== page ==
chapter nine: Sparrow

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Bluish gray ascended into deeper coal and almost amethyst. The sky was like a murky, black pearl, or a bruise blooming just beneath the skin. At the lightest edges, just before the clouds grew dark, the distant, squared edges of industry reached for the gods-or whoever, whatever, else waited beyond the skies. The blocky towers reminded me of an old story that I'd read in university from a book called the Bible. It was a story of the human people rallying together to build a great tower that reached into heaven, but God saw this as insolent, and he changed their languages so they could no longer communicate, and he scattered them around the world.

I had always found human mythology fascinating, from a very young age, and I remember being desperate to believe in something, being desperate to feel some purpose.

And I remember asking my father, "Father, if the human's God created everything, then couldn't he have created us as well?"

I remember the exact look of patronizing amusement he'd had on his face. From behind his desk he glanced up, grinned superciliously, steepled his fingers before his lips, and said, "If God made man in his image, and you look like them solely because of me, does that make me God?"

And I had stared back at him in confusion, not understanding then what he meant. But all the same, it had sent shivers down my spine. 

I set my jaw and drove the familiar fear away. I did not want to think of my father. Just the memory of his eyes bearing into mine was enough to set my heart racing. Here I was, a full grown man and still terrified of him. I clenched my fists at my side and reminded myself of one more thing, of something Wild always told me: "Weakness doesn't make you less of a man. It makes you more than one."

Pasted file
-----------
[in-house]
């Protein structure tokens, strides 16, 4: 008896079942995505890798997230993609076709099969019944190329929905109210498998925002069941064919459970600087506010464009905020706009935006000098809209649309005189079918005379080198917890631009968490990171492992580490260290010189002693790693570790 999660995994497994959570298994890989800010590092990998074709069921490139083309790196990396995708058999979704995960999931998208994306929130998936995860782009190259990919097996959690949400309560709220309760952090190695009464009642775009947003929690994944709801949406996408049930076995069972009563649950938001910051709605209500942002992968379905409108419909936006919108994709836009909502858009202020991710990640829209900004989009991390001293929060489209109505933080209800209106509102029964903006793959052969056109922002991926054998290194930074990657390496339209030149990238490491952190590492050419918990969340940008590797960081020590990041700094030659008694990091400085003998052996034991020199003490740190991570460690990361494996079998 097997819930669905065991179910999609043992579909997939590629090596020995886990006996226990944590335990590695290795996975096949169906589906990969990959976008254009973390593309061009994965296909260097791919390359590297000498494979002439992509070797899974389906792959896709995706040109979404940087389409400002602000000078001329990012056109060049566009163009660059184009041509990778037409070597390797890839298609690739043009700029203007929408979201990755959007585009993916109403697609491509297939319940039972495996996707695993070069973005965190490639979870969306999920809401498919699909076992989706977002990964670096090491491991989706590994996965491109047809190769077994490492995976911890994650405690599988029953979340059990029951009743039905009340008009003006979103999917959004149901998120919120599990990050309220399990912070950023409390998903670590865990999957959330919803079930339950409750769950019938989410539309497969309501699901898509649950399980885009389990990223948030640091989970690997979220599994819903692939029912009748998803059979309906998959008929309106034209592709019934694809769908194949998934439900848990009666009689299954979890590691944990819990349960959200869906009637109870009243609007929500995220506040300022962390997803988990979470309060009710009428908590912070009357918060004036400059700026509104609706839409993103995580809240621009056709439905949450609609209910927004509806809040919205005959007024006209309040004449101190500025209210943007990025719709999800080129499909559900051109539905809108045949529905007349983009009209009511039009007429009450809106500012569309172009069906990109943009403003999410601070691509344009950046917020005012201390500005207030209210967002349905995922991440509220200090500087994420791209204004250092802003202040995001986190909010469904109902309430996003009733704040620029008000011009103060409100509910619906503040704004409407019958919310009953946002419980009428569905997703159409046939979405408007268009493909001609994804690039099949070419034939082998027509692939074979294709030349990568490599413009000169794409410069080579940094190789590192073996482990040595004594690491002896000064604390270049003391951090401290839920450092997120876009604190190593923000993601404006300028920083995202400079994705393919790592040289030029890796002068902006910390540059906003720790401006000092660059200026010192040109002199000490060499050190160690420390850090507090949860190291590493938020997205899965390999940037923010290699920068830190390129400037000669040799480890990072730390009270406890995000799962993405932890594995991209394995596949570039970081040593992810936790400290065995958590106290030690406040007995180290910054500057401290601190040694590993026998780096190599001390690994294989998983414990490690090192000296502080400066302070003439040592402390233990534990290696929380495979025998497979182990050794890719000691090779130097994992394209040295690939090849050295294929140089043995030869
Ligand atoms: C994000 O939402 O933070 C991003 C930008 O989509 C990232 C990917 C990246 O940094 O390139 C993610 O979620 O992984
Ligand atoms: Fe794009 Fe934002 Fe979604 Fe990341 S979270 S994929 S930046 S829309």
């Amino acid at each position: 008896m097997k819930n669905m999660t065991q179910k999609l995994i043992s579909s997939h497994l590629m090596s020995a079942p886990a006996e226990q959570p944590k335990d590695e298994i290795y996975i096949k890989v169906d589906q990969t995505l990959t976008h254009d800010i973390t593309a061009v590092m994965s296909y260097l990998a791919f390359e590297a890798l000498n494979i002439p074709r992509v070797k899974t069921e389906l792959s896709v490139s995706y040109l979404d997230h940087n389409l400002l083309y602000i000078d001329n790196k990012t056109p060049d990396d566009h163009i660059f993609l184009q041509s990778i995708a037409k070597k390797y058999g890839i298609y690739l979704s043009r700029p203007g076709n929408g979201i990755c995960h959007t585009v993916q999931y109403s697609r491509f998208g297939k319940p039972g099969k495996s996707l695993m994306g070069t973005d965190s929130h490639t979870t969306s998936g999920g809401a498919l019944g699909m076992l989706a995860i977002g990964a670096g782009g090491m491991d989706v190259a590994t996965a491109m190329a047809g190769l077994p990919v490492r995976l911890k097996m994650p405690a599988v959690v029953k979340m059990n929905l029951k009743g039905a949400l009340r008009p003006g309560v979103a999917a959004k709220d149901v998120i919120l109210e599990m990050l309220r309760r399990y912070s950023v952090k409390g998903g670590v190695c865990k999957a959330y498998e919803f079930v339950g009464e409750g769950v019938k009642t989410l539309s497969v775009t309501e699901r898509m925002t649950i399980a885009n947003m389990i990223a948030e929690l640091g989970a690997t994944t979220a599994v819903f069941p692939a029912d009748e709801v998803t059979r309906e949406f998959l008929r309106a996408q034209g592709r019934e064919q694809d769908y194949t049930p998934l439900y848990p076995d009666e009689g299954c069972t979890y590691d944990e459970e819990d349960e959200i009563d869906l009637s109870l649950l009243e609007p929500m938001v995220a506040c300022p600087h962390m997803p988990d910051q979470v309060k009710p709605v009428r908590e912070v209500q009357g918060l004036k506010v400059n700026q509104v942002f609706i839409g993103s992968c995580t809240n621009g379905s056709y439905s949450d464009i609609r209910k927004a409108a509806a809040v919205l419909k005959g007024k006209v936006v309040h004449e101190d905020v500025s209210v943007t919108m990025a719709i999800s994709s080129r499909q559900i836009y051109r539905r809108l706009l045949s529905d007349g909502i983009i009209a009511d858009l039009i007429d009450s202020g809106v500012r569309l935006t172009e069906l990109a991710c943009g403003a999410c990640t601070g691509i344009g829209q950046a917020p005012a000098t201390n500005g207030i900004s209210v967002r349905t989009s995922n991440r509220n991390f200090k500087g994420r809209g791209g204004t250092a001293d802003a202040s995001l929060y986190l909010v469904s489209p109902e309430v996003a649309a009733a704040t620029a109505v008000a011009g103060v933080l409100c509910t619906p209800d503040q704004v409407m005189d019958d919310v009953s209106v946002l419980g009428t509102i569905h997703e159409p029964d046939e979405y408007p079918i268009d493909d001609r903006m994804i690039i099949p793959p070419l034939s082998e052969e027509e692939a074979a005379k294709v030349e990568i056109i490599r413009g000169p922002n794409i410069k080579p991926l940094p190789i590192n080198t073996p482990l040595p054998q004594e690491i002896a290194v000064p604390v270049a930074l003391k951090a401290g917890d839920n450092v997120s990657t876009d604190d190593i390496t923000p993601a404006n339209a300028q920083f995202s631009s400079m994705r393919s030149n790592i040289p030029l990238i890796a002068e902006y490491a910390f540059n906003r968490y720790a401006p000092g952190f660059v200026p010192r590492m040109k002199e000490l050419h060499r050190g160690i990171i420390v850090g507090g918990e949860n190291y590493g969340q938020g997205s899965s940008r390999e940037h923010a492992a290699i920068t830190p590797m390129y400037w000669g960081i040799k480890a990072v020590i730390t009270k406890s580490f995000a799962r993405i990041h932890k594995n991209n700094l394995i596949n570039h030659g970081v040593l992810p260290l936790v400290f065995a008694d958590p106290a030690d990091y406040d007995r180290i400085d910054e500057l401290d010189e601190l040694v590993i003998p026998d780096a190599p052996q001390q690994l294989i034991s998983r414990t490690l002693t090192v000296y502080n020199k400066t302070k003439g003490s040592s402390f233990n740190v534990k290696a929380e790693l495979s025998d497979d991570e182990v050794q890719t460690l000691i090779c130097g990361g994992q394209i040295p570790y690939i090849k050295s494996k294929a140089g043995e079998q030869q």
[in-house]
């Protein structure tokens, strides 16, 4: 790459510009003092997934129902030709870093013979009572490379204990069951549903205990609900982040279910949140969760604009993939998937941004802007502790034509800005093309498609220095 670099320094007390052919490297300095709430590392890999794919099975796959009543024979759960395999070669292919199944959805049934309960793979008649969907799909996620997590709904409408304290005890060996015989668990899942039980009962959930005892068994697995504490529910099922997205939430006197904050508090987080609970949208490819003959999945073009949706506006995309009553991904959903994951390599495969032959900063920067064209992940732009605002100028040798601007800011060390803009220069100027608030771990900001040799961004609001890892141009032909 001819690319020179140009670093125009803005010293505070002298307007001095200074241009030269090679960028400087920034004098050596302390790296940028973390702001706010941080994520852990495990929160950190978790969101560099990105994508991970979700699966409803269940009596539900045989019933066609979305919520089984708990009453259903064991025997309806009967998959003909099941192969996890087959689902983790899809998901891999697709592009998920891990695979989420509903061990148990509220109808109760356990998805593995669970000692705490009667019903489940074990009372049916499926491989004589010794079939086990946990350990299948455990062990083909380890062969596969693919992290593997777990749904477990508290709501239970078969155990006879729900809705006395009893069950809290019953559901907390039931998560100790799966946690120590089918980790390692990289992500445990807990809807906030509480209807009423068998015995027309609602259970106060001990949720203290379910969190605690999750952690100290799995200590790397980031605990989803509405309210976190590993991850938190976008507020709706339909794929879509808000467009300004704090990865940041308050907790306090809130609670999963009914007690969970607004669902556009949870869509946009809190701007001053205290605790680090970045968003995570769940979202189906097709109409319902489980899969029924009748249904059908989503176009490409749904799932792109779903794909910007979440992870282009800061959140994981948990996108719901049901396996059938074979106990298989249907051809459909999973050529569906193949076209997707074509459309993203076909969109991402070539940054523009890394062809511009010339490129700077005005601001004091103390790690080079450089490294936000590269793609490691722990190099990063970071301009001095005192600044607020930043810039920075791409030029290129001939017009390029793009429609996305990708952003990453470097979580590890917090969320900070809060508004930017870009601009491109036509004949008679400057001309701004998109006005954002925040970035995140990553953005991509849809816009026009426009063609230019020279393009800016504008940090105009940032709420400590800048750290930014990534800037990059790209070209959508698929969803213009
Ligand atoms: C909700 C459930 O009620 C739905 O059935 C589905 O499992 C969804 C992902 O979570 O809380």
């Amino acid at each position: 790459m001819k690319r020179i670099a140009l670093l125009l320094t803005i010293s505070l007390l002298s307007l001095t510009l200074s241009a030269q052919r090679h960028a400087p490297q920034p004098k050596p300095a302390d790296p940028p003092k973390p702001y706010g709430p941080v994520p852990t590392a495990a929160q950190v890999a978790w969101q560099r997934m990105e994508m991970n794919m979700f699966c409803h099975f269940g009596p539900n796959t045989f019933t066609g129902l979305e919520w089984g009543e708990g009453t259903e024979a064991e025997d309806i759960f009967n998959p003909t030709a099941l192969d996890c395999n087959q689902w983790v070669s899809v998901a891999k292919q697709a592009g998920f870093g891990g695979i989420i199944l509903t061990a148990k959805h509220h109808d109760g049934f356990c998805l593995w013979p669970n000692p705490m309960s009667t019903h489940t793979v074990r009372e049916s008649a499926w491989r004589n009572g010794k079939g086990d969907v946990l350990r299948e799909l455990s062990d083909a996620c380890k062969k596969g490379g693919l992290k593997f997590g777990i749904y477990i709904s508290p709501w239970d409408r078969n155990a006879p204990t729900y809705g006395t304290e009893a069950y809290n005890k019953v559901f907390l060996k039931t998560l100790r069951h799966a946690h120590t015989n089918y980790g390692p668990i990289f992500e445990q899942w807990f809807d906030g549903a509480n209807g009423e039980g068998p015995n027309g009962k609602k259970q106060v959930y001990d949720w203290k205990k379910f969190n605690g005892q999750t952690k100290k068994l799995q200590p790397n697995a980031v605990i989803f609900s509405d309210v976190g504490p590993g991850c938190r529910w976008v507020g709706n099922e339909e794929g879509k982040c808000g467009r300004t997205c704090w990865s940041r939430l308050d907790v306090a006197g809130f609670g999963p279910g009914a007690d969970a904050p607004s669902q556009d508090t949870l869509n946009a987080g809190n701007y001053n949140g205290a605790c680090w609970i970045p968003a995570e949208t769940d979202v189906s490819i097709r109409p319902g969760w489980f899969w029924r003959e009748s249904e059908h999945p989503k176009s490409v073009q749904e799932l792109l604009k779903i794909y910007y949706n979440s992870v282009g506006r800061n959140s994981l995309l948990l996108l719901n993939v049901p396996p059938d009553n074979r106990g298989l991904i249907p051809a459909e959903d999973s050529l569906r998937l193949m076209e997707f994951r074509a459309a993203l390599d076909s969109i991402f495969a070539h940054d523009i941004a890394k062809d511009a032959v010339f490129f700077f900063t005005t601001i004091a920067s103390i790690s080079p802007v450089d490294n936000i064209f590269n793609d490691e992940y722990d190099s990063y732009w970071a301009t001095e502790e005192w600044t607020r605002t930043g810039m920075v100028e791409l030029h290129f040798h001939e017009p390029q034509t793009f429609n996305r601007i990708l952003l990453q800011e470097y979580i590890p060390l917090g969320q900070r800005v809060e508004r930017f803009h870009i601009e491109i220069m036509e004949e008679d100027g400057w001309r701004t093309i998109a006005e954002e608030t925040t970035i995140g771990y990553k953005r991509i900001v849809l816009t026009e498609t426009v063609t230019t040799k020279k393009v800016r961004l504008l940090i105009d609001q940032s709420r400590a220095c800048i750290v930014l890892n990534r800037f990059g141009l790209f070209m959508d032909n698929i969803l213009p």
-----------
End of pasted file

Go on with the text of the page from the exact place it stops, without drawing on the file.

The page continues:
I was never really sure what she meant by that, but it always calmed me. Being more of anything in her eyes calmed me. If I could be a hero to no one else, as long as I was one to her my life was worth something. I inhaled long and deep and pictured her eyelashes batting against her cheek. I focused on the view again. A light mist hung in the air just beyond me, crystalline droplets clinging to the fog dusted glass that separated me from Jewel City's opulent skyline.  

"Well?" the real estate agent's grating voice jarred me. I had nearly forgotten she was there at all. "What do you think?" she added.

I turned slowly to look at her. She was older than she would ever admit and trying too hard to back up the age she would likely claim if ever she was asked. Her frizzy, blonde hair was clearly from a bottle. The dark gray at her roots was impossible to miss.

Her leathery face was caked with creams and powders intended to mask the wrinkles there, but they only emphasized the crepey skin around her eyes and mouth. Her lashes were so thickly coated with black cosmetics that they hung lankly into her eyes, barely clinging to her sagging lids. She batted them at me with some effort and said, "It's a nice view, isn't it? Even on a gloomy day like today," she tried to offer a light laugh, but it almost sounded like a cough.

"How much?" I asked.

She replied slowly, "Well," and she looked me up and down skeptically, as she had when I had first inquired about the place, "It's-well, it's 3.5 million dollars. A steal for this side of town, but not exactly a drop in the bucket compared to... where'd you say you were coming from?"